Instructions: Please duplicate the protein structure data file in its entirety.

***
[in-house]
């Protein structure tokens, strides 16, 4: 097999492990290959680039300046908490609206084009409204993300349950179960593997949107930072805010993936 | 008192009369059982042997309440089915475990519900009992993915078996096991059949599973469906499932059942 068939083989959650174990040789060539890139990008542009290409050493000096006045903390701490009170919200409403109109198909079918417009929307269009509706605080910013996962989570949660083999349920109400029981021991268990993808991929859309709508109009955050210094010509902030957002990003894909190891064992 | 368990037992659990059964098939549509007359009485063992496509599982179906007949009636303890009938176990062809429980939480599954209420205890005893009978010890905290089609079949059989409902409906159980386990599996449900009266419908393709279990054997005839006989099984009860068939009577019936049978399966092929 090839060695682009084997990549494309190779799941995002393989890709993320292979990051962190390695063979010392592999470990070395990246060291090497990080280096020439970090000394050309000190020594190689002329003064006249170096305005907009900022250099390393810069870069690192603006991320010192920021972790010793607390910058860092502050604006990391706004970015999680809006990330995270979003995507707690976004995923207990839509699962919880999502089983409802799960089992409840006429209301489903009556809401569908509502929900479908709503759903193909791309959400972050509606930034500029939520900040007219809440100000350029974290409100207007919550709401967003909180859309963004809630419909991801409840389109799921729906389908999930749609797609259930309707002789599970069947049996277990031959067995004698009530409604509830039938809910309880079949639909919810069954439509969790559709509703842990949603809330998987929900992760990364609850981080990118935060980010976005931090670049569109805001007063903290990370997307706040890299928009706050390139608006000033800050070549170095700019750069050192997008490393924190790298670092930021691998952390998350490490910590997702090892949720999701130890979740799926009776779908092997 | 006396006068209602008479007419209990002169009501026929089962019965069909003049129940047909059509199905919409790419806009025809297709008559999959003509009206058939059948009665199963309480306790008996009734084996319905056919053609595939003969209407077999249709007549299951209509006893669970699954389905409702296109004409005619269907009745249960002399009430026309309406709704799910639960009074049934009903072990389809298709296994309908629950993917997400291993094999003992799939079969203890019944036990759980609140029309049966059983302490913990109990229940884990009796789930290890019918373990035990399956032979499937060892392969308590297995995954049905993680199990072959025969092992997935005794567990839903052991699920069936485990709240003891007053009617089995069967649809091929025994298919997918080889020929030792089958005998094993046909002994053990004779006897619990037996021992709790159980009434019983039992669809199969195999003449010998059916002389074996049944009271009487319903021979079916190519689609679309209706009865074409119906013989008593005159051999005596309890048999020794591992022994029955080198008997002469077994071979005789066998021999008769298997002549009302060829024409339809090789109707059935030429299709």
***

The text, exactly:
[in-house]
């Protein structure tokens, strides 16, 4: 097999492990290959680039300046908490609206084009409204993300349950179960593997949107930072805010993936 | 008192009369059982042997309440089915475990519900009992993915078996096991059949599973469906499932059942 068939083989959650174990040789060539890139990008542009290409050493000096006045903390701490009170919200409403109109198909079918417009929307269009509706605080910013996962989570949660083999349920109400029981021991268990993808991929859309709508109009955050210094010509902030957002990003894909190891064992 | 368990037992659990059964098939549509007359009485063992496509599982179906007949009636303890009938176990062809429980939480599954209420205890005893009978010890905290089609079949059989409902409906159980386990599996449900009266419908393709279990054997005839006989099984009860068939009577019936049978399966092929 090839060695682009084997990549494309190779799941995002393989890709993320292979990051962190390695063979010392592999470990070395990246060291090497990080280096020439970090000394050309000190020594190689002329003064006249170096305005907009900022250099390393810069870069690192603006991320010192920021972790010793607390910058860092502050604006990391706004970015999680809006990330995270979003995507707690976004995923207990839509699962919880999502089983409802799960089992409840006429209301489903009556809401569908509502929900479908709503759903193909791309959400972050509606930034500029939520900040007219809440100000350029974290409100207007919550709401967003909180859309963004809630419909991801409840389109799921729906389908999930749609797609259930309707002789599970069947049996277990031959067995004698009530409604509830039938809910309880079949639909919810069954439509969790559709509703842990949603809330998987929900992760990364609850981080990118935060980010976005931090670049569109805001007063903290990370997307706040890299928009706050390139608006000033800050070549170095700019750069050192997008490393924190790298670092930021691998952390998350490490910590997702090892949720999701130890979740799926009776779908092997 | 006396006068209602008479007419209990002169009501026929089962019965069909003049129940047909059509199905919409790419806009025809297709008559999959003509009206058939059948009665199963309480306790008996009734084996319905056919053609595939003969209407077999249709007549299951209509006893669970699954389905409702296109004409005619269907009745249960002399009430026309309406709704799910639960009074049934009903072990389809298709296994309908629950993917997400291993094999003992799939079969203890019944036990759980609140029309049966059983302490913990109990229940884990009796789930290890019918373990035990399956032979499937060892392969308590297995995954049905993680199990072959025969092992997935005794567990839903052991699920069936485990709240003891007053009617089995069967649809091929025994298919997918080889020929030792089958005998094993046909002994053990004779006897619990037996021992709790159980009434019983039992669809199969195999003449010998059916002389074996049944009271009487319903021979079916190519689609679309209706009865074409119906013989008593005159051999005596309890048999020794591992022994029955080198008997002469077994071979005789066998021999008769298997002549009302060829024409339809090789109707059935030429299709």